# Find the length of base of a triangle without using Pythagorean Theorem I'm curious whether it is p lurtzslikgtgjd 2022-05-08 Answered
Find the length of base of a triangle without using Pythagorean Theorem
I'm curious whether it is possible to find the length of base of the triangle without using Pythagorean Theorem
No Pythagorean Theorem mean:
=> No trigonometric because trigonometric is built on top of Pythagorean Theorem. etc $\mathrm{sin}\theta =\frac{a}{r}$
=> No Integration on line or curve because the integration is built on top of Pythagorean Theorem. etc: $s\left(x\right)=\int \sqrt{{f}^{\prime }\left(x{\right)}^{2}+1}$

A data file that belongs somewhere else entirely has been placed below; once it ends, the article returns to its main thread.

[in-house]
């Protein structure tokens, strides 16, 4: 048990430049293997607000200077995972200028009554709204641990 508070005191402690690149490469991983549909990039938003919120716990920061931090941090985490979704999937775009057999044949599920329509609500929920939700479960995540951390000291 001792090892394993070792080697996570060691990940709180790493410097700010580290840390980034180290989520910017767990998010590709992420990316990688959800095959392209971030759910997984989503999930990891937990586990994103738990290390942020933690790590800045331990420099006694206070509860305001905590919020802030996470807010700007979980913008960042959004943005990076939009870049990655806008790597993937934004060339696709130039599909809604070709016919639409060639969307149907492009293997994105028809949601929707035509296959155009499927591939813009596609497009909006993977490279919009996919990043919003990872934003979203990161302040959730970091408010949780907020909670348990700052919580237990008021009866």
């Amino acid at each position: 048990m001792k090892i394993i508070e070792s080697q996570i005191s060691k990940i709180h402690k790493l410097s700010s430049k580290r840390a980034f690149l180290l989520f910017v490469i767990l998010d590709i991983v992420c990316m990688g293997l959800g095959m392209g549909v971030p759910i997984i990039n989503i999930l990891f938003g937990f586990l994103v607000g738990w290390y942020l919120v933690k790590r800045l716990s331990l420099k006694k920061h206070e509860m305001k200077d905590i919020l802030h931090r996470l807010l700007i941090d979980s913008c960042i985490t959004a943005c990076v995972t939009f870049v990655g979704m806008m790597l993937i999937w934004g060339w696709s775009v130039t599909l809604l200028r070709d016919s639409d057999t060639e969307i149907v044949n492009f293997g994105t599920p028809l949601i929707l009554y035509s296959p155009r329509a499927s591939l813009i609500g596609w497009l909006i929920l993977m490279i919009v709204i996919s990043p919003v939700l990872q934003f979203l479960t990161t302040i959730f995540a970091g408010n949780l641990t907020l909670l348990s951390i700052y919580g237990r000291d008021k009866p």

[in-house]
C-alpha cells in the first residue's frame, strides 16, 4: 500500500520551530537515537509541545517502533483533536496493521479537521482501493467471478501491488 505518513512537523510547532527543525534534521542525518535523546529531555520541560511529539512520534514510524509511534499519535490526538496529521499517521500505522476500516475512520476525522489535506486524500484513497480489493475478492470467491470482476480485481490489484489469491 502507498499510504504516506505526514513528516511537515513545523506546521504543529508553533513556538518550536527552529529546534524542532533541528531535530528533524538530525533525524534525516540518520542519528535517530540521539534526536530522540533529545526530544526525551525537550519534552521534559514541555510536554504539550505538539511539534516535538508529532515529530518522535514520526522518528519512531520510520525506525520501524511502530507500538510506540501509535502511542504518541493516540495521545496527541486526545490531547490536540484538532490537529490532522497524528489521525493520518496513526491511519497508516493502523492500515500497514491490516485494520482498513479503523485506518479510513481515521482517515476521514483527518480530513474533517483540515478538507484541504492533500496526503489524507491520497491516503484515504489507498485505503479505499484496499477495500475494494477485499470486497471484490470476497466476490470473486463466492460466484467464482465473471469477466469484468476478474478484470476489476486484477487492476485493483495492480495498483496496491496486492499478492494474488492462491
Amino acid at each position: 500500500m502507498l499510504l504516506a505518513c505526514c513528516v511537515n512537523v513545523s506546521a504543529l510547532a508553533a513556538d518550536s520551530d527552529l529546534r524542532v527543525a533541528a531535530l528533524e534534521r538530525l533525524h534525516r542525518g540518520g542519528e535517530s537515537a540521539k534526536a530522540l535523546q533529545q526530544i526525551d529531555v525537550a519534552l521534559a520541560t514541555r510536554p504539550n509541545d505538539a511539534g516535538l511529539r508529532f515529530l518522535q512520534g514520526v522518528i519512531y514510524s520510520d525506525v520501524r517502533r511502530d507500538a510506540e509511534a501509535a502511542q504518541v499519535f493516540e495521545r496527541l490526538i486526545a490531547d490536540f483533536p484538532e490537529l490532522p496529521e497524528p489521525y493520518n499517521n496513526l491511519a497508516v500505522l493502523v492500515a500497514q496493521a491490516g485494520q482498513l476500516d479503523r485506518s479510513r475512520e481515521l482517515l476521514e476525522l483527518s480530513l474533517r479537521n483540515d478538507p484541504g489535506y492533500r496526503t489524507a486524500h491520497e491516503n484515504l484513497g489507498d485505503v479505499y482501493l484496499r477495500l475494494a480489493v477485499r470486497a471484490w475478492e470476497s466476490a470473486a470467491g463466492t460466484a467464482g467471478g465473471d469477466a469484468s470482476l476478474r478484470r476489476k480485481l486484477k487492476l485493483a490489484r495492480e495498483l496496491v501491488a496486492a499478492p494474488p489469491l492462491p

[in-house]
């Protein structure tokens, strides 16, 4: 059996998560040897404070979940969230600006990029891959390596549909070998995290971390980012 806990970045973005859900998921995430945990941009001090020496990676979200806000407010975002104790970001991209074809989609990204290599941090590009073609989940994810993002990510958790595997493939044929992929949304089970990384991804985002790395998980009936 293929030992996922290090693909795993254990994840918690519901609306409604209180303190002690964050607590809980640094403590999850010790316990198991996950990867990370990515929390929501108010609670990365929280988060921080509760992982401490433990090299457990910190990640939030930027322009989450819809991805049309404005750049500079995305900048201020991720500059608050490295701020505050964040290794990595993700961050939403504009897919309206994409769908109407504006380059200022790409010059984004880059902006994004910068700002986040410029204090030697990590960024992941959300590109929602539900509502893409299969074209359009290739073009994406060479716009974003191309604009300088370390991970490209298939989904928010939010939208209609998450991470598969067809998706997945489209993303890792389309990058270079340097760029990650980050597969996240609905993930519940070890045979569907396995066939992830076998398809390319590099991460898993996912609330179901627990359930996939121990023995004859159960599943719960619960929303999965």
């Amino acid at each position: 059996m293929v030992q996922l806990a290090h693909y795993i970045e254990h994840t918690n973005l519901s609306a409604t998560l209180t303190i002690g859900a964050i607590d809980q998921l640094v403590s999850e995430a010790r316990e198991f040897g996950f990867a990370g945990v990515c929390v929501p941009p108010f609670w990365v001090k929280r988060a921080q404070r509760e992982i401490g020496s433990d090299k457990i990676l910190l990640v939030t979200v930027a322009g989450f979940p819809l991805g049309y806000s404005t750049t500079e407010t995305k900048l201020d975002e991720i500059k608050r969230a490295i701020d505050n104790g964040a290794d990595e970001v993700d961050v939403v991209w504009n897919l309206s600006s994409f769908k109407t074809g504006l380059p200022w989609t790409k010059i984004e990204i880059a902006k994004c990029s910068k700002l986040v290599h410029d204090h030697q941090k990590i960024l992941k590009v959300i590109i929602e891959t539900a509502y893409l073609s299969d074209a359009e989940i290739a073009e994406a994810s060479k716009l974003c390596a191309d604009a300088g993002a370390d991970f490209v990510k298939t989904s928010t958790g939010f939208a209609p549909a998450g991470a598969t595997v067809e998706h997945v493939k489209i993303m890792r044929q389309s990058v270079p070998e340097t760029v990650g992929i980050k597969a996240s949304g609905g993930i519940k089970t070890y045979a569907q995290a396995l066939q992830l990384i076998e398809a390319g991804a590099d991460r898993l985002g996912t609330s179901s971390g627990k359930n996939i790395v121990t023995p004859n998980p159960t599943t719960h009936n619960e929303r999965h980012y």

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It is perfectly possible to construct this figure in a way such that ${a}_{1}\ne a.$.
But in the case where ${a}_{1}=a,$, we can observe that the perpendicular line labeled g divides the large triangle into two congruent triangles, hence the triangle with hypotenuse AB is twice the area of the triangle with hypotenuse a.
The larger triangle also is similar to the smaller triangle. In order to have twice the area, all its dimensions, including the length of the hypotenuse, must therefore be greater by a factor of $\sqrt{2}.$.
A somewhat more complicated version of this argument can be applied in the case where ${a}_{1}\ne a,$, resulting in a proof of the Pythagorean Theorem. I would argue that proving the Pythagorean Theorem is technically not the same thing as using it but would still be a violation of the spirit of the question. Proving only the special case ${a}_{1}=a,$, however, does not rise to the level of a proof of the Pythagorean Theorem (which is more general).